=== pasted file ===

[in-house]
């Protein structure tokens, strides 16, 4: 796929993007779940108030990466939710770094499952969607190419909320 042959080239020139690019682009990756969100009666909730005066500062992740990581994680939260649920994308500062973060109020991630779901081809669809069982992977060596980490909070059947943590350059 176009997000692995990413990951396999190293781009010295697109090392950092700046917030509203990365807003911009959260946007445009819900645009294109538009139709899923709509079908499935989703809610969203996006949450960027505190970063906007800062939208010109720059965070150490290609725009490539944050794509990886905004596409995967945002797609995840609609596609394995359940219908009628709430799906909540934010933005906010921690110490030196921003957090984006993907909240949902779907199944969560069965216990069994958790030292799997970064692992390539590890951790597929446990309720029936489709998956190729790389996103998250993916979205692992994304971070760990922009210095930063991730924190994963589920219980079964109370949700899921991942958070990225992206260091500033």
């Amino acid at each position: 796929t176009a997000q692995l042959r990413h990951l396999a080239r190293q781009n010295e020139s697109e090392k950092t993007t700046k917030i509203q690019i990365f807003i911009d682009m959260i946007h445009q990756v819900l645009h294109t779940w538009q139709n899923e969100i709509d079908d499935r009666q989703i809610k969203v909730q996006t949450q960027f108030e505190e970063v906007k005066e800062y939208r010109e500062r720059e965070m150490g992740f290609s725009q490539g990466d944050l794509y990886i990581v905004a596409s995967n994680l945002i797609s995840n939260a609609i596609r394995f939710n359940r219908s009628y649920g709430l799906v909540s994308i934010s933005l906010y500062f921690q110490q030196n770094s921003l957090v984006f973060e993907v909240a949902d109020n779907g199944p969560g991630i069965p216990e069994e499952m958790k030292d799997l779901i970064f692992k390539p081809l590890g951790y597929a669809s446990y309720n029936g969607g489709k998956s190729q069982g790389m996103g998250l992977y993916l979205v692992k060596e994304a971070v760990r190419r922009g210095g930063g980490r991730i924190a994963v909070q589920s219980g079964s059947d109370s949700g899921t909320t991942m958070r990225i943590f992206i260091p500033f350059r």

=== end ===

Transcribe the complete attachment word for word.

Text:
[in-house]
């Protein structure tokens, strides 16, 4: 796929993007779940108030990466939710770094499952969607190419909320 042959080239020139690019682009990756969100009666909730005066500062992740990581994680939260649920994308500062973060109020991630779901081809669809069982992977060596980490909070059947943590350059 176009997000692995990413990951396999190293781009010295697109090392950092700046917030509203990365807003911009959260946007445009819900645009294109538009139709899923709509079908499935989703809610969203996006949450960027505190970063906007800062939208010109720059965070150490290609725009490539944050794509990886905004596409995967945002797609995840609609596609394995359940219908009628709430799906909540934010933005906010921690110490030196921003957090984006993907909240949902779907199944969560069965216990069994958790030292799997970064692992390539590890951790597929446990309720029936489709998956190729790389996103998250993916979205692992994304971070760990922009210095930063991730924190994963589920219980079964109370949700899921991942958070990225992206260091500033």
């Amino acid at each position: 796929t176009a997000q692995l042959r990413h990951l396999a080239r190293q781009n010295e020139s697109e090392k950092t993007t700046k917030i509203q690019i990365f807003i911009d682009m959260i946007h445009q990756v819900l645009h294109t779940w538009q139709n899923e969100i709509d079908d499935r009666q989703i809610k969203v909730q996006t949450q960027f108030e505190e970063v906007k005066e800062y939208r010109e500062r720059e965070m150490g992740f290609s725009q490539g990466d944050l794509y990886i990581v905004a596409s995967n994680l945002i797609s995840n939260a609609i596609r394995f939710n359940r219908s009628y649920g709430l799906v909540s994308i934010s933005l906010y500062f921690q110490q030196n770094s921003l957090v984006f973060e993907v909240a949902d109020n779907g199944p969560g991630i069965p216990e069994e499952m958790k030292d799997l779901i970064f692992k390539p081809l590890g951790y597929a669809s446990y309720n029936g969607g489709k998956s190729q069982g790389m996103g998250l992977y993916l979205v692992k060596e994304a971070v760990r190419r922009g210095g930063g980490r991730i924190a994963v909070q589920s219980g079964s059947d109370s949700g899921t909320t991942m958070r990225i943590f992206i260091p500033f350059r």